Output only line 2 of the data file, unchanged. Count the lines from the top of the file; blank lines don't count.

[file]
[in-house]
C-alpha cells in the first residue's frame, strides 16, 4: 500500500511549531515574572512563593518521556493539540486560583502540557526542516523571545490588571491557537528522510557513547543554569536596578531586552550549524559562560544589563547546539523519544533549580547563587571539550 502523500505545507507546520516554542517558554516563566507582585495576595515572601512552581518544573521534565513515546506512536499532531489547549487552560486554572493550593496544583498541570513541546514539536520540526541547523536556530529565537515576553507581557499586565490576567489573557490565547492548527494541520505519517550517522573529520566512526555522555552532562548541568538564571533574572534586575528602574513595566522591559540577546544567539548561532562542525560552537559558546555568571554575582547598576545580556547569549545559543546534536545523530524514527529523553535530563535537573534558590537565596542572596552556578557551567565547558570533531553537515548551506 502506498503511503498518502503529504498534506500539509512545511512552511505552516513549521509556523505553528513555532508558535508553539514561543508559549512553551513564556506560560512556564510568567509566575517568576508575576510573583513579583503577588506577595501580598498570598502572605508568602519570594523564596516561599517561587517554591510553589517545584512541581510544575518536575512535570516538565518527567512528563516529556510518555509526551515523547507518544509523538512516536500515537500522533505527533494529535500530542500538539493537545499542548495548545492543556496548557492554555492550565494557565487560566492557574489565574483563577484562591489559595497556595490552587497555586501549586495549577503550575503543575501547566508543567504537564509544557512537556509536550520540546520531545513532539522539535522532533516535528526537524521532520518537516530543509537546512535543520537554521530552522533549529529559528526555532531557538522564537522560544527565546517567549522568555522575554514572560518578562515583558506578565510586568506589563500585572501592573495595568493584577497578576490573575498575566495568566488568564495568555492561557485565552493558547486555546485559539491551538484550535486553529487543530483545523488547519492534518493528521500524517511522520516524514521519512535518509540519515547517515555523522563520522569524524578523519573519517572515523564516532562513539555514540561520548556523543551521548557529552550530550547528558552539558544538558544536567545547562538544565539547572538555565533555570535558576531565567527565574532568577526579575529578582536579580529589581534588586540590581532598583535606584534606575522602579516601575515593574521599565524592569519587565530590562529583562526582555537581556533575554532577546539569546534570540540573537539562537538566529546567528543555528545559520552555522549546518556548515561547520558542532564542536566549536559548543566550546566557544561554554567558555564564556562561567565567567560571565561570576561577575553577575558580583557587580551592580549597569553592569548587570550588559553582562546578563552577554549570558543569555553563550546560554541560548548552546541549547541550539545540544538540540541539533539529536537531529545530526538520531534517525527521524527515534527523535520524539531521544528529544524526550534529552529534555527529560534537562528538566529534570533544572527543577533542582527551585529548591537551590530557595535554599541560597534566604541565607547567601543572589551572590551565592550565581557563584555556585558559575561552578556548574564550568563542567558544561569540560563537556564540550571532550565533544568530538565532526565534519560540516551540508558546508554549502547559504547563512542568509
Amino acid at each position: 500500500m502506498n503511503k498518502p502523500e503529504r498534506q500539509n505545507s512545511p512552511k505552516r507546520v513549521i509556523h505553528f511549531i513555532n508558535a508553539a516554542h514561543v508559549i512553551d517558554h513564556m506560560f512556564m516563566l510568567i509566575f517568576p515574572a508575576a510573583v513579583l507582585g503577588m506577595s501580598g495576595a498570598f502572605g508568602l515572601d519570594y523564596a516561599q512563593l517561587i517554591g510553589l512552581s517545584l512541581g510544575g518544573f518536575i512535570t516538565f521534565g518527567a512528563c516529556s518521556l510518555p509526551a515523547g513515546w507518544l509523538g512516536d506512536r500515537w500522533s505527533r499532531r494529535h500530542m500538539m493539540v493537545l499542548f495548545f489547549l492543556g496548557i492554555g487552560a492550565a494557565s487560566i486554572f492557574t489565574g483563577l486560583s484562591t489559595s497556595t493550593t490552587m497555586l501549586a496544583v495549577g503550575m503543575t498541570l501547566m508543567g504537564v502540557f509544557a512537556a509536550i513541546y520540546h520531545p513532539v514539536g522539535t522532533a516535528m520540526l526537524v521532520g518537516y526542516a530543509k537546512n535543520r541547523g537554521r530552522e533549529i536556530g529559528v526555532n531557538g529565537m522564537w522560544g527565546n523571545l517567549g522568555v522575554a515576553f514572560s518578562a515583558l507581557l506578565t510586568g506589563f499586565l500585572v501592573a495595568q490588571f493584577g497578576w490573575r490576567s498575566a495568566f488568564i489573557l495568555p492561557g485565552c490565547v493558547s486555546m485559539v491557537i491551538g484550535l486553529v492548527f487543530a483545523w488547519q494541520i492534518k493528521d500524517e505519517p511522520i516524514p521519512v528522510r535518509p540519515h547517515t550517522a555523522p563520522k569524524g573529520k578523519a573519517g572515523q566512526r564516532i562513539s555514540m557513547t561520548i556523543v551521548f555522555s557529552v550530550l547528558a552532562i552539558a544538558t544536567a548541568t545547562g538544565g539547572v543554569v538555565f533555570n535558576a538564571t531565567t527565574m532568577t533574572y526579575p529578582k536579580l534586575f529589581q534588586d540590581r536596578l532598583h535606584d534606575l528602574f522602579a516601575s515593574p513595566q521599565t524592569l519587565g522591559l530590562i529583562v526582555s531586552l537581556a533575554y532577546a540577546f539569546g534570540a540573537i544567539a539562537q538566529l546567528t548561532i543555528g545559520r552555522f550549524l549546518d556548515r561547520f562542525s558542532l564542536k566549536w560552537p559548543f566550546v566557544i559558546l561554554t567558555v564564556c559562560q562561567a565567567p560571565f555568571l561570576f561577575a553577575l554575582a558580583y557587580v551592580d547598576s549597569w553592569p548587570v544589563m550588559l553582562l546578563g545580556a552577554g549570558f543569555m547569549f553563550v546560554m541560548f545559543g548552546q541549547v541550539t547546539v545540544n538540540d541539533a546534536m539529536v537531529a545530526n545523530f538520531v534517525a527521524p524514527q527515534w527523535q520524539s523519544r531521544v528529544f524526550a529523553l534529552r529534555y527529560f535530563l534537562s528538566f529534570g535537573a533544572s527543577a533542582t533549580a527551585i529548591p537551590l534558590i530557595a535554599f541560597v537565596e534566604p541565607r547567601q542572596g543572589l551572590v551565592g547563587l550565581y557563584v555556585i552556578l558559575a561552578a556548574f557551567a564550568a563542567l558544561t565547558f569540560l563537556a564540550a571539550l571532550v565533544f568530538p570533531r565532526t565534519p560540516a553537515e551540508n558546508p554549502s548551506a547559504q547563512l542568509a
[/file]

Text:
C-alpha cells in the first residue's frame, strides 16, 4: 500500500511549531515574572512563593518521556493539540486560583502540557526542516523571545490588571491557537528522510557513547543554569536596578531586552550549524559562560544589563547546539523519544533549580547563587571539550 502523500505545507507546520516554542517558554516563566507582585495576595515572601512552581518544573521534565513515546506512536499532531489547549487552560486554572493550593496544583498541570513541546514539536520540526541547523536556530529565537515576553507581557499586565490576567489573557490565547492548527494541520505519517550517522573529520566512526555522555552532562548541568538564571533574572534586575528602574513595566522591559540577546544567539548561532562542525560552537559558546555568571554575582547598576545580556547569549545559543546534536545523530524514527529523553535530563535537573534558590537565596542572596552556578557551567565547558570533531553537515548551506 502506498503511503498518502503529504498534506500539509512545511512552511505552516513549521509556523505553528513555532508558535508553539514561543508559549512553551513564556506560560512556564510568567509566575517568576508575576510573583513579583503577588506577595501580598498570598502572605508568602519570594523564596516561599517561587517554591510553589517545584512541581510544575518536575512535570516538565518527567512528563516529556510518555509526551515523547507518544509523538512516536500515537500522533505527533494529535500530542500538539493537545499542548495548545492543556496548557492554555492550565494557565487560566492557574489565574483563577484562591489559595497556595490552587497555586501549586495549577503550575503543575501547566508543567504537564509544557512537556509536550520540546520531545513532539522539535522532533516535528526537524521532520518537516530543509537546512535543520537554521530552522533549529529559528526555532531557538522564537522560544527565546517567549522568555522575554514572560518578562515583558506578565510586568506589563500585572501592573495595568493584577497578576490573575498575566495568566488568564495568555492561557485565552493558547486555546485559539491551538484550535486553529487543530483545523488547519492534518493528521500524517511522520516524514521519512535518509540519515547517515555523522563520522569524524578523519573519517572515523564516532562513539555514540561520548556523543551521548557529552550530550547528558552539558544538558544536567545547562538544565539547572538555565533555570535558576531565567527565574532568577526579575529578582536579580529589581534588586540590581532598583535606584534606575522602579516601575515593574521599565524592569519587565530590562529583562526582555537581556533575554532577546539569546534570540540573537539562537538566529546567528543555528545559520552555522549546518556548515561547520558542532564542536566549536559548543566550546566557544561554554567558555564564556562561567565567567560571565561570576561577575553577575558580583557587580551592580549597569553592569548587570550588559553582562546578563552577554549570558543569555553563550546560554541560548548552546541549547541550539545540544538540540541539533539529536537531529545530526538520531534517525527521524527515534527523535520524539531521544528529544524526550534529552529534555527529560534537562528538566529534570533544572527543577533542582527551585529548591537551590530557595535554599541560597534566604541565607547567601543572589551572590551565592550565581557563584555556585558559575561552578556548574564550568563542567558544561569540560563537556564540550571532550565533544568530538565532526565534519560540516551540508558546508554549502547559504547563512542568509